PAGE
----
IN Photos: The Deforestation of the Amazon
Climate change could speed up the large-scale destruction of the Amazon rainforest and bring the "point of no return" much closer than previously thought, conservationists warned today.
Almost 60% of the region's forests could be wiped out or severely damaged by 2030, as a result of climate change and deforestation, according to a report published today by WWF.
The damage could release somewhere between 55.5bn-96.9bn tons of carbon dioxide into the atmosphere from the Amazon's forests and speed up global warming, according to the report, Amazon's Vicious Cycles: Drought and Fire.
Trends in agriculture and livestock expansion, fire, drought and logging could severely damage 55% of the Amazon rainforest by 2030, the report says. And, in turn, climate change could speed up the process of destruction by reducing rainfall by as much as 10% by 2030, damaging an extra 4% of the forests during that time.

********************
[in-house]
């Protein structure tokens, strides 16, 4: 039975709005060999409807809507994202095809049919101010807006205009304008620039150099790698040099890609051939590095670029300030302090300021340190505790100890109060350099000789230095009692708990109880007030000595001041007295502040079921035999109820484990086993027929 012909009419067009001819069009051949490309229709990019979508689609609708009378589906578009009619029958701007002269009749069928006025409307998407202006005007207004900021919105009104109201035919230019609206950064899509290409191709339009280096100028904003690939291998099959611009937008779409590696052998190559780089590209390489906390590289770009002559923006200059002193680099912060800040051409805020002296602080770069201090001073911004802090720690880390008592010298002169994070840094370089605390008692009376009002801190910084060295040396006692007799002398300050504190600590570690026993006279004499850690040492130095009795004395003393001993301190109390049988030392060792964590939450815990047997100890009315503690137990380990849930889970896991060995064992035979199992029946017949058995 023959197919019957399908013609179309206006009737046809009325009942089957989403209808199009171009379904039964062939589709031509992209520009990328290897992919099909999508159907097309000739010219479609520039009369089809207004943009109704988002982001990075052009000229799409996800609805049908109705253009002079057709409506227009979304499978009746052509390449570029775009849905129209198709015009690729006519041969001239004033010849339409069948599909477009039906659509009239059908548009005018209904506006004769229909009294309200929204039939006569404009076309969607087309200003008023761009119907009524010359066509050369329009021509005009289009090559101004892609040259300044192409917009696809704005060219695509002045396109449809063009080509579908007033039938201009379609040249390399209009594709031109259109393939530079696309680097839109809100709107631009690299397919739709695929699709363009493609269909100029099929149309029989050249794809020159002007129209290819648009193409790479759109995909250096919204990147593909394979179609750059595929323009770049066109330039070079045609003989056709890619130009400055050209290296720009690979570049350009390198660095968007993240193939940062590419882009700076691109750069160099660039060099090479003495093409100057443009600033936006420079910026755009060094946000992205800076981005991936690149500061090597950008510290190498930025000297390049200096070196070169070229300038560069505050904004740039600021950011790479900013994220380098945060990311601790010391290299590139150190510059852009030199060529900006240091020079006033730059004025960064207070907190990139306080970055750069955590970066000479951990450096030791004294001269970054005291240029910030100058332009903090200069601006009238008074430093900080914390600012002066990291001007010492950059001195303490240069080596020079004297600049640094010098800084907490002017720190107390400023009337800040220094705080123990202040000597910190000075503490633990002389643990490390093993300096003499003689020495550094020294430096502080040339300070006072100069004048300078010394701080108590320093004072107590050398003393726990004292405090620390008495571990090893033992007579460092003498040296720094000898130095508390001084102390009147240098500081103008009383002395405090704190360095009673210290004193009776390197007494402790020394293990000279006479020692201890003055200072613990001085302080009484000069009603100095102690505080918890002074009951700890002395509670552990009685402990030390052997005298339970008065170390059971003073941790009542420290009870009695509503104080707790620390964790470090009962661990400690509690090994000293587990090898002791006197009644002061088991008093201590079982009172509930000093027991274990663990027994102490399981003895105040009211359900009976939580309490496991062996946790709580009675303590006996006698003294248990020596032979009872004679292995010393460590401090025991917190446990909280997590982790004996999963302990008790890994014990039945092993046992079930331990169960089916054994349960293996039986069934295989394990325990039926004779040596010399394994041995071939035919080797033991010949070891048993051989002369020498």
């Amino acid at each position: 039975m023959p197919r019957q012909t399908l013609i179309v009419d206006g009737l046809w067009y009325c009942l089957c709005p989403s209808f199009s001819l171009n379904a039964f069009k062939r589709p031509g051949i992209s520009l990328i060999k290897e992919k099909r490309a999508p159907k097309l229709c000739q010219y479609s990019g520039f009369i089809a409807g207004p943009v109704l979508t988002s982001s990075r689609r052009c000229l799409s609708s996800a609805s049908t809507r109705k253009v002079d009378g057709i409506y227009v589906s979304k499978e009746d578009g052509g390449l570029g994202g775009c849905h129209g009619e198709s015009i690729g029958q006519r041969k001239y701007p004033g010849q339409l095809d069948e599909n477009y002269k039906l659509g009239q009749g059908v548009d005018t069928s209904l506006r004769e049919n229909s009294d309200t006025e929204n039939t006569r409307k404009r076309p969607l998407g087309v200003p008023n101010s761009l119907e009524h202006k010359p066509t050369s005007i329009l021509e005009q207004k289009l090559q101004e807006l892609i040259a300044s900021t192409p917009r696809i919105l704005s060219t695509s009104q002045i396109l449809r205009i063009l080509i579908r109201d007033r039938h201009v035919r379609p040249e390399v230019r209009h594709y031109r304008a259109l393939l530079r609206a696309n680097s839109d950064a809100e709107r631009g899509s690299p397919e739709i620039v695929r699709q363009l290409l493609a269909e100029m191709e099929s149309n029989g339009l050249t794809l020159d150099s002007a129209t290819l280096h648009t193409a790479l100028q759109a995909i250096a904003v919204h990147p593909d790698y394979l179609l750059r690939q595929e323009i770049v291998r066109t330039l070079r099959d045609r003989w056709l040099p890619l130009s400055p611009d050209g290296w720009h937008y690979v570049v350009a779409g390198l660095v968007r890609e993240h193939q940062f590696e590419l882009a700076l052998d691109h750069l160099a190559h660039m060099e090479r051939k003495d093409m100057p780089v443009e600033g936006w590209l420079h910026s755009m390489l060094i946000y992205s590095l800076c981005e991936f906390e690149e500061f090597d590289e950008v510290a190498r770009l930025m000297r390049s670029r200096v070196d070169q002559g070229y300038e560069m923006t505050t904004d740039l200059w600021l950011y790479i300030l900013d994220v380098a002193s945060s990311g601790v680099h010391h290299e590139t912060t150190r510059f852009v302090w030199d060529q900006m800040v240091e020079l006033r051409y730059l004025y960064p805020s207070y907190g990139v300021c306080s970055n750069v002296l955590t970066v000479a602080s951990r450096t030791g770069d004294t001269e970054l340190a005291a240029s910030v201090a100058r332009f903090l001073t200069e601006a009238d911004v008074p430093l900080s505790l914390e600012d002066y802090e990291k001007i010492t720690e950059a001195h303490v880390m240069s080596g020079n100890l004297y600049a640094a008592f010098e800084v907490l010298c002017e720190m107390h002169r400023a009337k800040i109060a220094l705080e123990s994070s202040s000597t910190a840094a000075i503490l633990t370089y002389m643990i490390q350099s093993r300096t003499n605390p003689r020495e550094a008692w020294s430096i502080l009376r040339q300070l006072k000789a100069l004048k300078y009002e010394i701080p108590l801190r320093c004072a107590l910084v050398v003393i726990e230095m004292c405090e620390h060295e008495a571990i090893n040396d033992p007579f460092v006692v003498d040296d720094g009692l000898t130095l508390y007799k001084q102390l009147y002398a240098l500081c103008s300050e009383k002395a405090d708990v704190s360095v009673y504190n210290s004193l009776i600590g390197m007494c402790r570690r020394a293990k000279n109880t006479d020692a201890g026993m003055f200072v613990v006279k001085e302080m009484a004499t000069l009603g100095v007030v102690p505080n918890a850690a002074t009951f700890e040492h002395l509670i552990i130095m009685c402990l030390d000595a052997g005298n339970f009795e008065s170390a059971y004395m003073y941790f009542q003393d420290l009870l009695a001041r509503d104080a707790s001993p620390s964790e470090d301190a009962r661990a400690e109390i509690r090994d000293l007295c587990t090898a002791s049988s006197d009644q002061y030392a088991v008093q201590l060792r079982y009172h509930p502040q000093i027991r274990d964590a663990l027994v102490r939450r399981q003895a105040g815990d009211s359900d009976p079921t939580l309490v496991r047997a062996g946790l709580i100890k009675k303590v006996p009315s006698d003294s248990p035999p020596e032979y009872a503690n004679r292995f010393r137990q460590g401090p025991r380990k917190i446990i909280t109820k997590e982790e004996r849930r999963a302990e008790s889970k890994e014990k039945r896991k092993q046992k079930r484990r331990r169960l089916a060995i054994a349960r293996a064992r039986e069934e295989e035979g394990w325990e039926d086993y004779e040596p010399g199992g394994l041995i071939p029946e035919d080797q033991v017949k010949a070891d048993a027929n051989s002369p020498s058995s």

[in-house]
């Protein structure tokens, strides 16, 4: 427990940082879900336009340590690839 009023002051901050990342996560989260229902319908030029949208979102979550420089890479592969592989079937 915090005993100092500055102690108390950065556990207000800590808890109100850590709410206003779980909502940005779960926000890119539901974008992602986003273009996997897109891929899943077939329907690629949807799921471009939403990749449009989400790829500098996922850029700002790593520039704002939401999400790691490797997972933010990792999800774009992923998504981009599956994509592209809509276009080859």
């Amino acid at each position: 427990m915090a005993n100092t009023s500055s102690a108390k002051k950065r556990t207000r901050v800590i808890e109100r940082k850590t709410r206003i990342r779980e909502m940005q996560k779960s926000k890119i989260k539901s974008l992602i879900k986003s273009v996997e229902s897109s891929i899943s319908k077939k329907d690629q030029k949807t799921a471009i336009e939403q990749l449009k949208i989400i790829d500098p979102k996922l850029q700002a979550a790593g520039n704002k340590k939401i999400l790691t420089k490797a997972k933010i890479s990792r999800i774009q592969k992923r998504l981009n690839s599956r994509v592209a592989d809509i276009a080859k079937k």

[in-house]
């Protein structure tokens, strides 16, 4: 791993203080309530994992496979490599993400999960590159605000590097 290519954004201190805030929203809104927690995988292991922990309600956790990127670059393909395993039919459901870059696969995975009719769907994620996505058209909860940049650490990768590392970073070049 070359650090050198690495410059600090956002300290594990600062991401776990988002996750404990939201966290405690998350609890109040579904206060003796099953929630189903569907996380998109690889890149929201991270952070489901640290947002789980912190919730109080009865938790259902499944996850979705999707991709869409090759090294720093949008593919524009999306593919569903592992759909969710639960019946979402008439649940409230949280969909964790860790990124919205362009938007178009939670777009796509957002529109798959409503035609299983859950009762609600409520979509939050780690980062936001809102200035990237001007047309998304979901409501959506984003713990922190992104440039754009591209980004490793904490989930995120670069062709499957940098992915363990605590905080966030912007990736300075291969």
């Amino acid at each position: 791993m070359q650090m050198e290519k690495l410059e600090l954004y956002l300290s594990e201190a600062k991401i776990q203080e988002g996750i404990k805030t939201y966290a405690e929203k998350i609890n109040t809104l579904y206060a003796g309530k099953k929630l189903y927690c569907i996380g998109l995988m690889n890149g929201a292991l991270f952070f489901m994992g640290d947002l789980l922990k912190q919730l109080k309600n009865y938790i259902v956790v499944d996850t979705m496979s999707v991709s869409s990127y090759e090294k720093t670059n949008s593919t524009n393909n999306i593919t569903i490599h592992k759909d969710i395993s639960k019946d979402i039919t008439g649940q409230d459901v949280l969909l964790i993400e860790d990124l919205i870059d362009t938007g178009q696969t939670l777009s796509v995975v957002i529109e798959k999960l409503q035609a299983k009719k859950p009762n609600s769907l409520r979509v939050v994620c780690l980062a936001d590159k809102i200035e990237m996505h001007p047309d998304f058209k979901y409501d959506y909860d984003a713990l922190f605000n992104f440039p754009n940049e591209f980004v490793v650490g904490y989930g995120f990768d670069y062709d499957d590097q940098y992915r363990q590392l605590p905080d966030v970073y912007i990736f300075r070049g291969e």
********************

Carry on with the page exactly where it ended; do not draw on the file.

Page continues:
By the end of the century, global warming is likely to reduce rainfall by 20% in eastern Amazonia, pushing up temperatures by more than 2C and causing forest fires, the report said.
Destroying almost 60% of tropical rainforest by 2030 would do away with one of the key stabilisers of the global climate system, it warned.
Such damage could have a knock-on effect on rainfall in places such as central America and India, and would also destroy livelihoods for indigenous people and some 80% of habitats for animal species in the region.
The "point of no return", in which extensive degradation of the rainforest occurs and conservation prospects are greatly reduced, is just 15-25 years away - much sooner than some models suggest, the report warns.